Patients' perceptions of doctors' clothing: should we really be 'bare below the elbow'?

L Bond, P J Clamp, K Gray, V Van Dam

Research output: Contribution to journalArticle (Academic Journal)peer-review

19 Citations (Scopus)


INTRODUCTION: In September 2007, the Department of Health published Uniforms and Workwear: an Evidence Base for Guiding Local Policy. Following this, most National Health Service trusts imposed a 'bare below the elbow' dress code policy, with clinical staff asked to remove ties, wristwatches and hand jewellery and to wear short-sleeved tops. There is currently no evidence linking dress code to the transmission of hospital-acquired infection. We designed the current survey to assess patients' perceptions of doctors' appearance, with specific reference to the 'bare below the elbow' policy.

MATERIALS AND METHODS: A questionnaire showing photographs of a doctor in three different types of attire ('scrubs', formal attire and 'bare below the elbow') were used to gather responses from 80 in-patients and 80 out-patients in the ENT department. Patients were asked which outfit they felt was the most hygienic, the most professional and the easiest identification of the person as a doctor. They were also asked to indicate their overall preference.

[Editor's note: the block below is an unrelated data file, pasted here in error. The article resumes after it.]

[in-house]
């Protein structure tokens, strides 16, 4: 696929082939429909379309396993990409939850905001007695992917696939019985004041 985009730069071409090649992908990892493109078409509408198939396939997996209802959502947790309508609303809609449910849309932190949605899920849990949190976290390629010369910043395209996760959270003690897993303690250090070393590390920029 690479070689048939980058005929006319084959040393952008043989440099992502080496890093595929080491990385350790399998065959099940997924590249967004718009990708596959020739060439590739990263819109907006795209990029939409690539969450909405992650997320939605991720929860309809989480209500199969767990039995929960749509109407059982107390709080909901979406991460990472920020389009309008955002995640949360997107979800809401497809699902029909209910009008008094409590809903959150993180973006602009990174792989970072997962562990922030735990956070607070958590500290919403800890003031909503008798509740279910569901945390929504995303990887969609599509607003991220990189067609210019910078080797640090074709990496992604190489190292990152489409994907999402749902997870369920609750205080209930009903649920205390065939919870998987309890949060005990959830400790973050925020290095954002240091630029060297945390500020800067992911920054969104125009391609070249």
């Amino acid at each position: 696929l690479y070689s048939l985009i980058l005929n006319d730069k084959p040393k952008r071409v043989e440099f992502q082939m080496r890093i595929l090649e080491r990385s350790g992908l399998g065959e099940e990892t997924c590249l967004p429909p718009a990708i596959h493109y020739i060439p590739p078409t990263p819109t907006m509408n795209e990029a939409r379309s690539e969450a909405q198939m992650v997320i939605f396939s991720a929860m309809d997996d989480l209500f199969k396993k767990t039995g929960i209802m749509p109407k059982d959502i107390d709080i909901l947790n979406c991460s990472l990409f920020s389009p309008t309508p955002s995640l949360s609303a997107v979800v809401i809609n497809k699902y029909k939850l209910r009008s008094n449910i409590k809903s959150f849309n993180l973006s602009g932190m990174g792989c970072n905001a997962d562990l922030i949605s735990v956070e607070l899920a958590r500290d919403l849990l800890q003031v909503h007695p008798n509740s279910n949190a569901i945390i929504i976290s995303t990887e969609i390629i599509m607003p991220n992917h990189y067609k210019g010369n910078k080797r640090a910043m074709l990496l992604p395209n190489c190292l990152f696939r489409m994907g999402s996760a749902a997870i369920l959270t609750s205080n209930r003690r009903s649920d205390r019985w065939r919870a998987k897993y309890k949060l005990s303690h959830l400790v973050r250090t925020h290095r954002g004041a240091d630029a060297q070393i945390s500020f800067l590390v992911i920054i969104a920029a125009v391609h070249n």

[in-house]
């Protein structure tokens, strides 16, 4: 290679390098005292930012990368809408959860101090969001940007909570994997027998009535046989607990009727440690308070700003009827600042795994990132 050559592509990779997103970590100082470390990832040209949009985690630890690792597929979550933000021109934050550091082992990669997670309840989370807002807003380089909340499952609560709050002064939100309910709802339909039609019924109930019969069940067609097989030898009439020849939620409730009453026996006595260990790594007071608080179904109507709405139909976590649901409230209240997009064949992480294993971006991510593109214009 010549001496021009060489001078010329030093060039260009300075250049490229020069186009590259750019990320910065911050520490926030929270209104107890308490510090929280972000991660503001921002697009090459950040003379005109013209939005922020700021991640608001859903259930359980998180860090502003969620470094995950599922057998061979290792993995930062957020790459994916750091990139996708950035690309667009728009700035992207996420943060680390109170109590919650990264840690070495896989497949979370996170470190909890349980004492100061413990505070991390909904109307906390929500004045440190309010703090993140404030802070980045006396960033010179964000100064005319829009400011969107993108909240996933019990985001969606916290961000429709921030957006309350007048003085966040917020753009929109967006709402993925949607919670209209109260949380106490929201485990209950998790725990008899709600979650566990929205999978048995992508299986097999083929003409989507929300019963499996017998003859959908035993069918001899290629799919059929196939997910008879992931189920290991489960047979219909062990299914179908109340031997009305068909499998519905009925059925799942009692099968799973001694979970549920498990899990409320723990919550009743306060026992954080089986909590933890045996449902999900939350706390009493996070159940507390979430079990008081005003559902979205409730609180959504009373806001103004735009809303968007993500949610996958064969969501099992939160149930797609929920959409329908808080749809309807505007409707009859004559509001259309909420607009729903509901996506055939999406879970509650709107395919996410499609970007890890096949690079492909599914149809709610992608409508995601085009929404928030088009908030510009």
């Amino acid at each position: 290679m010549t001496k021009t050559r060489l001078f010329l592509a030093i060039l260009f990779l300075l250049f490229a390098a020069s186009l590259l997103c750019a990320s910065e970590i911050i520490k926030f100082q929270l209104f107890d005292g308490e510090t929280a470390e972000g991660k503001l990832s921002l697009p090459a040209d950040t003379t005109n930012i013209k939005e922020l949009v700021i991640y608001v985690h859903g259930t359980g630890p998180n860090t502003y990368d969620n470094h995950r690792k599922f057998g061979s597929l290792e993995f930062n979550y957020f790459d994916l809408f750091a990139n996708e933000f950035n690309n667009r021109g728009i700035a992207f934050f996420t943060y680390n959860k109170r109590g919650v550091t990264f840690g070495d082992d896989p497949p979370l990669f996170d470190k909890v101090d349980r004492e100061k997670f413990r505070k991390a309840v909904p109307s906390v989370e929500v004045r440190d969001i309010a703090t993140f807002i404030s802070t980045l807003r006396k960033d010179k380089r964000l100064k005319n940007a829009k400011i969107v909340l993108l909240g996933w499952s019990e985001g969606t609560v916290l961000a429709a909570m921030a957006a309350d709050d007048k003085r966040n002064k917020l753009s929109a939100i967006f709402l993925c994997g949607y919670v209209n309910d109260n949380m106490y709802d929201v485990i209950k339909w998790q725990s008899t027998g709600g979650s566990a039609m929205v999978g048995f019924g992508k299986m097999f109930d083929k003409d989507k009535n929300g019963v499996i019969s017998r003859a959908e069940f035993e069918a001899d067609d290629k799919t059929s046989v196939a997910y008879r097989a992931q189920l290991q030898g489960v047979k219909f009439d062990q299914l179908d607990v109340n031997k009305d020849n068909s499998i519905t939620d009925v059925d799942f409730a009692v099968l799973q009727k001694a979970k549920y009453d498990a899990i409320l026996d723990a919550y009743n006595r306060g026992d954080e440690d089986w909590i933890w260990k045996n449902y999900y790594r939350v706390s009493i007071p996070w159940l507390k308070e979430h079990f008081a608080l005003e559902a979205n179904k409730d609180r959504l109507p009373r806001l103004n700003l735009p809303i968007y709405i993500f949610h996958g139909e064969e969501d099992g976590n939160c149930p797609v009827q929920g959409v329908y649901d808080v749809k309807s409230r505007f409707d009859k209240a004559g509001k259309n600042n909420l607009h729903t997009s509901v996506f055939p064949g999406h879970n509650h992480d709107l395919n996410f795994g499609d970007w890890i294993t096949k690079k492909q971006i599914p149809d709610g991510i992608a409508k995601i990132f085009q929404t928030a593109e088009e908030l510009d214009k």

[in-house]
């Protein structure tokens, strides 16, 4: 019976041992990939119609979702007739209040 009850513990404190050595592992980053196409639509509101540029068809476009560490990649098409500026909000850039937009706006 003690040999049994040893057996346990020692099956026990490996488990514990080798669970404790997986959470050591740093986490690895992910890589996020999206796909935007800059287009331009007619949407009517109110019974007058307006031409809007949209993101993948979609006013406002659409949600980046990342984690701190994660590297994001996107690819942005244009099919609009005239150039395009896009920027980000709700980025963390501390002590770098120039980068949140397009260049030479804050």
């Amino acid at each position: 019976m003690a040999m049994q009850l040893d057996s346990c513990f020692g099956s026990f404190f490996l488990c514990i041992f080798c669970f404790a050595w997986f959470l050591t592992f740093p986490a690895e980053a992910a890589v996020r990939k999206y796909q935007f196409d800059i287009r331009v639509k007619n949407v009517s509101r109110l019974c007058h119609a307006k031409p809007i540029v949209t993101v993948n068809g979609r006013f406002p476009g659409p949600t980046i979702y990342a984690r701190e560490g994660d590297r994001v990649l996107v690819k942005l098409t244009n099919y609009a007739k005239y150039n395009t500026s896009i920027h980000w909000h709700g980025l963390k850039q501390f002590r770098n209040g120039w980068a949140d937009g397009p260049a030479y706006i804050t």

RESULTS AND ANALYSIS: Formal attire was considered most professional and the easiest identification that the person was a doctor. Scrubs were considered most hygienic. Respondents' overall preference was divided between scrubs and formal clothes. 'Bare below the elbow' attire received the lowest votes in all categories.

DISCUSSION: This finding raises significant questions about the Department of Health policy in question. The authors suggest that an alternative policy should be considered, with scrubs worn for in-patient situations and formal attire during out-patient encounters.

Original languageEnglish
Pages (from-to)963-6
Number of pages4
JournalJournal of Laryngology and Otology
Issue number9
Publication statusPublished - Sept 2010


  • Adolescent
  • Adult
  • Aged
  • Aged, 80 and over
  • Child
  • Child, Preschool
  • Clothing
  • Cross Infection
  • Female
  • Great Britain
  • Humans
  • Infection Control
  • Male
  • Middle Aged
  • Organizational Policy
  • Patient Satisfaction
  • Physician-Patient Relations
  • Young Adult


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